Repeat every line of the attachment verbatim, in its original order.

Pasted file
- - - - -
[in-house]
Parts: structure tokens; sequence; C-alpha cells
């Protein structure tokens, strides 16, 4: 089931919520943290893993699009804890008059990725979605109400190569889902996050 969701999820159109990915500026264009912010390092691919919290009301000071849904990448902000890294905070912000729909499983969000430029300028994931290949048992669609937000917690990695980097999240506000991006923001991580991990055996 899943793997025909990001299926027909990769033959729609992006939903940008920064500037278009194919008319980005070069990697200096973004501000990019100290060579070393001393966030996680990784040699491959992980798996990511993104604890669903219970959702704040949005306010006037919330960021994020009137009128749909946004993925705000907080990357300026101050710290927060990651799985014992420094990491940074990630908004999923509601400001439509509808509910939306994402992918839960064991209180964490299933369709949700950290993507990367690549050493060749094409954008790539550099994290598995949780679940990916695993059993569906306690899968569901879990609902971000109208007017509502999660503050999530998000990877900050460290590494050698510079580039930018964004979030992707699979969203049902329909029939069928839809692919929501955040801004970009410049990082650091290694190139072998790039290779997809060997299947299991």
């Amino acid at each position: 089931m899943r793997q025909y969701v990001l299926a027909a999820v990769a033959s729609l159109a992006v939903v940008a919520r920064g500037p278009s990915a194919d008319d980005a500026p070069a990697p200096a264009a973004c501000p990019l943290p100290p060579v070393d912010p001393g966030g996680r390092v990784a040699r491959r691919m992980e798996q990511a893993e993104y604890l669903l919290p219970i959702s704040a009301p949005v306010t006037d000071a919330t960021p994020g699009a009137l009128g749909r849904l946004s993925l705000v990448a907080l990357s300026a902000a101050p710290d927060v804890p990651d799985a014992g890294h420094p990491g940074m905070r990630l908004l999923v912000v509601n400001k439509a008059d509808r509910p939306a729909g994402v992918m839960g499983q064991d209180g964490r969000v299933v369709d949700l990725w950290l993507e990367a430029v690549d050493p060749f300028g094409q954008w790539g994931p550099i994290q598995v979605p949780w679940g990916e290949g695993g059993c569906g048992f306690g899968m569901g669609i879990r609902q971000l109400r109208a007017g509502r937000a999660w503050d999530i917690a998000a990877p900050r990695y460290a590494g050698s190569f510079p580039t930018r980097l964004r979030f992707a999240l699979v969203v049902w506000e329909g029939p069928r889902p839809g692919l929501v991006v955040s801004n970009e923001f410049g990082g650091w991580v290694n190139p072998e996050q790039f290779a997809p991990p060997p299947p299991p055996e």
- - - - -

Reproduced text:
[in-house]
Parts: structure tokens; sequence; C-alpha cells
């Protein structure tokens, strides 16, 4: 089931919520943290893993699009804890008059990725979605109400190569889902996050 969701999820159109990915500026264009912010390092691919919290009301000071849904990448902000890294905070912000729909499983969000430029300028994931290949048992669609937000917690990695980097999240506000991006923001991580991990055996 899943793997025909990001299926027909990769033959729609992006939903940008920064500037278009194919008319980005070069990697200096973004501000990019100290060579070393001393966030996680990784040699491959992980798996990511993104604890669903219970959702704040949005306010006037919330960021994020009137009128749909946004993925705000907080990357300026101050710290927060990651799985014992420094990491940074990630908004999923509601400001439509509808509910939306994402992918839960064991209180964490299933369709949700950290993507990367690549050493060749094409954008790539550099994290598995949780679940990916695993059993569906306690899968569901879990609902971000109208007017509502999660503050999530998000990877900050460290590494050698510079580039930018964004979030992707699979969203049902329909029939069928839809692919929501955040801004970009410049990082650091290694190139072998790039290779997809060997299947299991």
């Amino acid at each position: 089931m899943r793997q025909y969701v990001l299926a027909a999820v990769a033959s729609l159109a992006v939903v940008a919520r920064g500037p278009s990915a194919d008319d980005a500026p070069a990697p200096a264009a973004c501000p990019l943290p100290p060579v070393d912010p001393g966030g996680r390092v990784a040699r491959r691919m992980e798996q990511a893993e993104y604890l669903l919290p219970i959702s704040a009301p949005v306010t006037d000071a919330t960021p994020g699009a009137l009128g749909r849904l946004s993925l705000v990448a907080l990357s300026a902000a101050p710290d927060v804890p990651d799985a014992g890294h420094p990491g940074m905070r990630l908004l999923v912000v509601n400001k439509a008059d509808r509910p939306a729909g994402v992918m839960g499983q064991d209180g964490r969000v299933v369709d949700l990725w950290l993507e990367a430029v690549d050493p060749f300028g094409q954008w790539g994931p550099i994290q598995v979605p949780w679940g990916e290949g695993g059993c569906g048992f306690g899968m569901g669609i879990r609902q971000l109400r109208a007017g509502r937000a999660w503050d999530i917690a998000a990877p900050r990695y460290a590494g050698s190569f510079p580039t930018r980097l964004r979030f992707a999240l699979v969203v049902w506000e329909g029939p069928r889902p839809g692919l929501v991006v955040s801004n970009e923001f410049g990082g650091w991580v290694n190139p072998e996050q790039f290779a997809p991990p060997p299947p299991p055996e």